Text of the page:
'By 2070 we'll hopefully have built many nuclear fusion reactors'
In the latest episode of the Dutch TU/e podcast Sound of Science, presenter Lieven Scheire talks to Ralf Mackenbach. He became famous as a singer and now works as a physicist on the nuclear fusion reactor of the future.
He once broke through to the general public by winning the Junior Song Festival with his song 'Click-Clack'. Ralf Mackenbach, however, made the switch to physics and is now fully dedicated to the design of a nuclear fusion reactor. What do you need to make energy on earth from something that is ten times hotter than the center of the sun? A conversation about beads on a chain, fat doughnuts and ink drops in water.
'Nuclear fusion will be a possibility in 20 years, and it always will be.' This adage, familiar in physics, draws the promise - and enormous challenge - that nuclear fusion has been for years. Ralf Mackenbach is optimistic, however: "I think science will make enough leaps and bounds so that in about 50 years we will be able to build properly functioning fusion power plants."
Enthusiasm and examples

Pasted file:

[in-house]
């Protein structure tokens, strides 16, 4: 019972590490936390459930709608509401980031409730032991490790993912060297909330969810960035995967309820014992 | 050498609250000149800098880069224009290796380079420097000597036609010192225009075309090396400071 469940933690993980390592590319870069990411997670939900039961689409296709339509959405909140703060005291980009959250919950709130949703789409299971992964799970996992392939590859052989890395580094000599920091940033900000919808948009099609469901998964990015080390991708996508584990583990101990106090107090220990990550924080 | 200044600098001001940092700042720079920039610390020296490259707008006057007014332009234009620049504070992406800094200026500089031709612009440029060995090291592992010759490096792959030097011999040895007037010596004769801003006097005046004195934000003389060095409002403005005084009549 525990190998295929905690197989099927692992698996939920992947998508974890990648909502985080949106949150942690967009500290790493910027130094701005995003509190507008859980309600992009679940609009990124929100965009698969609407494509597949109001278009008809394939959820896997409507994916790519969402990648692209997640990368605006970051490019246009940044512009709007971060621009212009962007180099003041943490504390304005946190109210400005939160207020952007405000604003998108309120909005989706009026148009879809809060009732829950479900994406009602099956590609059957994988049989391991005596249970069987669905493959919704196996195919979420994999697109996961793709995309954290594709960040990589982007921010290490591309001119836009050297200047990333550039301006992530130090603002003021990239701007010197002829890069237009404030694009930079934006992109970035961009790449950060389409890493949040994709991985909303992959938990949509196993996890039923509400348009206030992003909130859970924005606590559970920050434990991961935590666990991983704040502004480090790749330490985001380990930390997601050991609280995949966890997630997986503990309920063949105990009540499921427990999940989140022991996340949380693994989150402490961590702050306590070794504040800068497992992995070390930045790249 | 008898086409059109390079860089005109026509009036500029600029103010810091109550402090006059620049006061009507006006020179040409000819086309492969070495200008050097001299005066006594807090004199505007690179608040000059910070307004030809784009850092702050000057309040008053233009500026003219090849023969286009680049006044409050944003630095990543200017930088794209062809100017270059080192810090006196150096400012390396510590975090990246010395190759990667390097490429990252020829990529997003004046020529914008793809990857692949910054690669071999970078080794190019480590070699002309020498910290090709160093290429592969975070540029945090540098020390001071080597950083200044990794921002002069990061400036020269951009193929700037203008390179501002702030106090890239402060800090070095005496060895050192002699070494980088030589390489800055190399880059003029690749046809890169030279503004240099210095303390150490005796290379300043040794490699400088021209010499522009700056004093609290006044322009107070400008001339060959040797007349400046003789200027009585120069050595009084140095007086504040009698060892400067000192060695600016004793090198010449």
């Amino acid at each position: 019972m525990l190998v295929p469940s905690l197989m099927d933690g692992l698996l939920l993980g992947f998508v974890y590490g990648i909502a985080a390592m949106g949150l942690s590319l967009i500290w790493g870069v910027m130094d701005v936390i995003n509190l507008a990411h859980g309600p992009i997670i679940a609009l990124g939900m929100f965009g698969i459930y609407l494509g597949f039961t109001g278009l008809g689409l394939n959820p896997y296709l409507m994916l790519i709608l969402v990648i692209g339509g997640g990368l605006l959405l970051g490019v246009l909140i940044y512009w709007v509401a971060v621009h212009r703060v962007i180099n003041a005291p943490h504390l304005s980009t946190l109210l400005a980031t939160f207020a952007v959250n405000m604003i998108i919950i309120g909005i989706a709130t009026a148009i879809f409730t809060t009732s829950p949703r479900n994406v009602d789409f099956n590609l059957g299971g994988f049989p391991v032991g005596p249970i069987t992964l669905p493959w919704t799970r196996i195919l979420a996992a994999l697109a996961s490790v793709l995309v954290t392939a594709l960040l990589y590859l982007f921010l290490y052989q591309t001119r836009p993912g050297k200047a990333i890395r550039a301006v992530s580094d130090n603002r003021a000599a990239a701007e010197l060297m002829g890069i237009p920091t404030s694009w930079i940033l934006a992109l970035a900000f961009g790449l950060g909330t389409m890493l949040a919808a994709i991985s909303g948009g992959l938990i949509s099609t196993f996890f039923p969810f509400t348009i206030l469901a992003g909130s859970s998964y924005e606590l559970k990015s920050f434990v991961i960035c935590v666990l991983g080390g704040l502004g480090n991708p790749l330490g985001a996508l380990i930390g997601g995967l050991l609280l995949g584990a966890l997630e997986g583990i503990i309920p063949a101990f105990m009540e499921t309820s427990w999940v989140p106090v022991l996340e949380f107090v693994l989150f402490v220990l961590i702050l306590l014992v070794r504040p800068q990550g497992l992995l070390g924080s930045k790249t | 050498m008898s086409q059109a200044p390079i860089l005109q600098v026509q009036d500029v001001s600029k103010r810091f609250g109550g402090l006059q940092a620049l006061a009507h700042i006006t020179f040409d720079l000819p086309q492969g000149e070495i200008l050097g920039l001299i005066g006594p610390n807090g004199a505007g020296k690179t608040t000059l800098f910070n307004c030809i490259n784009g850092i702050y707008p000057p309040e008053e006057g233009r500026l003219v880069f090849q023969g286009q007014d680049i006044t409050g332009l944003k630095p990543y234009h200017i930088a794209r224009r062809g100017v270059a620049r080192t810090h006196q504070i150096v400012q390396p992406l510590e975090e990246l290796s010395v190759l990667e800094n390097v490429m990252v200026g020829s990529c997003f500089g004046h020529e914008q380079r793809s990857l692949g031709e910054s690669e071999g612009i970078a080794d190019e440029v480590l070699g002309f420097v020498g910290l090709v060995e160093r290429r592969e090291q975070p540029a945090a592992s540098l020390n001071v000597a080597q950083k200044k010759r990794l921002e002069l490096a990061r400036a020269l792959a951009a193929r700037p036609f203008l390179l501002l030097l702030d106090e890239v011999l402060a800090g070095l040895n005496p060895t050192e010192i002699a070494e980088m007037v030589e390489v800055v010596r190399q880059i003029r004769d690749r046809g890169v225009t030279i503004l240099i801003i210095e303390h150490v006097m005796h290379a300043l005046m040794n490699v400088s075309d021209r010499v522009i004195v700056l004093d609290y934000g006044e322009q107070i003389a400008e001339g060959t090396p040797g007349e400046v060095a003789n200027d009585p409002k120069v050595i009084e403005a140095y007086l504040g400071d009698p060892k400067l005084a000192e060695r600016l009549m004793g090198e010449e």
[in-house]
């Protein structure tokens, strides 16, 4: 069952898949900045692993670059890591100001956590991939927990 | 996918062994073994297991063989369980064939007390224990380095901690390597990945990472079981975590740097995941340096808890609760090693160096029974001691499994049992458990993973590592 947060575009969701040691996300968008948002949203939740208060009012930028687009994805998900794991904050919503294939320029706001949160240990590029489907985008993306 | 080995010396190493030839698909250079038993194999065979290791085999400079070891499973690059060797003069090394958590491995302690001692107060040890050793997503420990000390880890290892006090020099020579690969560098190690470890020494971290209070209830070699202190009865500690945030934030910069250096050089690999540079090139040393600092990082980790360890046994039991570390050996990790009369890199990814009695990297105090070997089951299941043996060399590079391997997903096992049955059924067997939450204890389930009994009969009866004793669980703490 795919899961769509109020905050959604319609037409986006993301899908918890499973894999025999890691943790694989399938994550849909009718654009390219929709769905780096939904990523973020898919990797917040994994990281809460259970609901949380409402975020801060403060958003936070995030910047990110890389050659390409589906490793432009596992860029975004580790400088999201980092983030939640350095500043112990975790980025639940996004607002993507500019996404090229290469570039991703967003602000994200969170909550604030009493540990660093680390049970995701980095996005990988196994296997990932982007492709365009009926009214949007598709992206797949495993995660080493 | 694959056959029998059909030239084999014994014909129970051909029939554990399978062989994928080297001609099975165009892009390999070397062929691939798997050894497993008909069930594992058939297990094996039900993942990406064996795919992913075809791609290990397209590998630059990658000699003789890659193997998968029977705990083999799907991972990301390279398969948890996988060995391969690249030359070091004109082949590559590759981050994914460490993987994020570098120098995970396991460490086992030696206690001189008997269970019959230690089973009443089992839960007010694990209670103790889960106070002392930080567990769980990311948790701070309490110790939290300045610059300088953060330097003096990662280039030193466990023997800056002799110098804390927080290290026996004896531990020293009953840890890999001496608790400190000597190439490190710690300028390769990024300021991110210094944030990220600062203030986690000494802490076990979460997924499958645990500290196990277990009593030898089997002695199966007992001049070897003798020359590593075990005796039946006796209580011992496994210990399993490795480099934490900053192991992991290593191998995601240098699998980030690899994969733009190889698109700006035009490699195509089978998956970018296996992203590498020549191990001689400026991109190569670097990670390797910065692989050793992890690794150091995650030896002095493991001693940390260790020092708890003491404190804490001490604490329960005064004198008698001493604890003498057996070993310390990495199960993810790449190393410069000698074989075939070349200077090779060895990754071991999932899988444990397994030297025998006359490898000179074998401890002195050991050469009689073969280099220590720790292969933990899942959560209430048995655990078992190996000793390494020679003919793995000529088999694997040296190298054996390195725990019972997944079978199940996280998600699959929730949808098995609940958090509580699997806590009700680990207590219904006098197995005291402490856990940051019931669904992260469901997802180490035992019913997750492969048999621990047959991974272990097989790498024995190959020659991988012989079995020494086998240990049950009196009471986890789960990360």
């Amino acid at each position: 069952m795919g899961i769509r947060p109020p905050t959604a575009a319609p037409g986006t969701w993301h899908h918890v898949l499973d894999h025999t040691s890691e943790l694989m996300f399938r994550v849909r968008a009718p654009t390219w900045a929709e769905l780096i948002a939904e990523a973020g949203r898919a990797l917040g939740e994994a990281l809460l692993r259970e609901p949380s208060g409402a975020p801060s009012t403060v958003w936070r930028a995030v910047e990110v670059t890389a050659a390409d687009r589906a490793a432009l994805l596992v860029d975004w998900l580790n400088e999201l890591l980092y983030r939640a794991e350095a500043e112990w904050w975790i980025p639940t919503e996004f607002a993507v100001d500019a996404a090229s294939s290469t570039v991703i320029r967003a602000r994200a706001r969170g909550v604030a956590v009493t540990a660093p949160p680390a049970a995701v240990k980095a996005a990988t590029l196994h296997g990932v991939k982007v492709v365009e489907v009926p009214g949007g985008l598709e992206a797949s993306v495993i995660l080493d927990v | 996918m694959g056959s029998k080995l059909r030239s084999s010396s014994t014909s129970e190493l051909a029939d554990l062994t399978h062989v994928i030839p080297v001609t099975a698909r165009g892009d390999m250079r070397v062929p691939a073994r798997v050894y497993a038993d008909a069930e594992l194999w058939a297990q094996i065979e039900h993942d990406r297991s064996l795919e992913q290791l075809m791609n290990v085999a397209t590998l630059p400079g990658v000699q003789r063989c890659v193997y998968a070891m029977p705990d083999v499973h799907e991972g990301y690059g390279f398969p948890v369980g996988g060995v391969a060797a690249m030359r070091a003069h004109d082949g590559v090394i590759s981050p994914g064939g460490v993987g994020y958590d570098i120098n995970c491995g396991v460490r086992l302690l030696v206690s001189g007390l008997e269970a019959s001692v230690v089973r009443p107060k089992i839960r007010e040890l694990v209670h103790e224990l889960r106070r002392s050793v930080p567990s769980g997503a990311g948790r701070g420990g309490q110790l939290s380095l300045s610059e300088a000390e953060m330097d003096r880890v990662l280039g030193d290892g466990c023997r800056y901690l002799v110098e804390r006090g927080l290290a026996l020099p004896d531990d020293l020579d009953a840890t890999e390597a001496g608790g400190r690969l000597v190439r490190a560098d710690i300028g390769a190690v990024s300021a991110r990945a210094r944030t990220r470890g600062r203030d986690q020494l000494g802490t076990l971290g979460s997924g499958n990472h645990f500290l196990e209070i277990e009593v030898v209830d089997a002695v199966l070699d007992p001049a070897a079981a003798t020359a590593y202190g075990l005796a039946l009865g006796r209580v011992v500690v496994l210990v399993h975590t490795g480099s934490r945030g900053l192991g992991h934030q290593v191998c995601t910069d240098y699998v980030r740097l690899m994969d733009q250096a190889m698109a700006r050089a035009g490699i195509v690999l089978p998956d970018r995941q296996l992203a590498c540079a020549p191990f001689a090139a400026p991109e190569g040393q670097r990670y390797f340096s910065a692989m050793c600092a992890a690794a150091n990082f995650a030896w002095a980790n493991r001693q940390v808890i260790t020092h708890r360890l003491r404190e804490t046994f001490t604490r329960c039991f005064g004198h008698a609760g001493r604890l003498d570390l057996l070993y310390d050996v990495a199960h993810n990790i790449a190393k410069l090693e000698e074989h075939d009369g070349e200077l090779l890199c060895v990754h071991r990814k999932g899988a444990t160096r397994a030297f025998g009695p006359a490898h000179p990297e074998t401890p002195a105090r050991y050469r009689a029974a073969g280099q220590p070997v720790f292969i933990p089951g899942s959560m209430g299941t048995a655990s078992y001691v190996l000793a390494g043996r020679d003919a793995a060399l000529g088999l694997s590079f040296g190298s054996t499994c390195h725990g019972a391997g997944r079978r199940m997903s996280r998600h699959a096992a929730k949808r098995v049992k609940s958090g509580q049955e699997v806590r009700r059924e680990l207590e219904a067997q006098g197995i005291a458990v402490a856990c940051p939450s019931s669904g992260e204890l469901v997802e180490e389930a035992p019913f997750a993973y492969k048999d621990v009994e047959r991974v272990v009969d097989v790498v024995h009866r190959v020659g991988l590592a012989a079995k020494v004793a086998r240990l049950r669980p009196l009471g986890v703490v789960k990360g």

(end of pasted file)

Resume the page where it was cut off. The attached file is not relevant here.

Currently, Mackenbach is working to improve the design of one of the types of reactors now being experimented with in nuclear fusion: the stellarator. His goal, simply put, is to ensure that there is no turbulence in the red-hot plasma. His supervisor is Josefine Proll.
In this episode of our Sound of Science science podcast, the PhD student explains the immense demands on a nuclear fusion reactor if you want to use it to conquer plasma of 150 million degrees Celsius. With his enthusiasm and imaginative examples, you will undoubtedly be fascinated by the unprecedented challenge of nuclear fusion in this talk.
You can listen to the conversation with Ralf Mackenbach in the player below. Or go to your favorite podcast platform and search for 'Sound of Science'. Subscribe to the channel to be automatically notified of new episodes!
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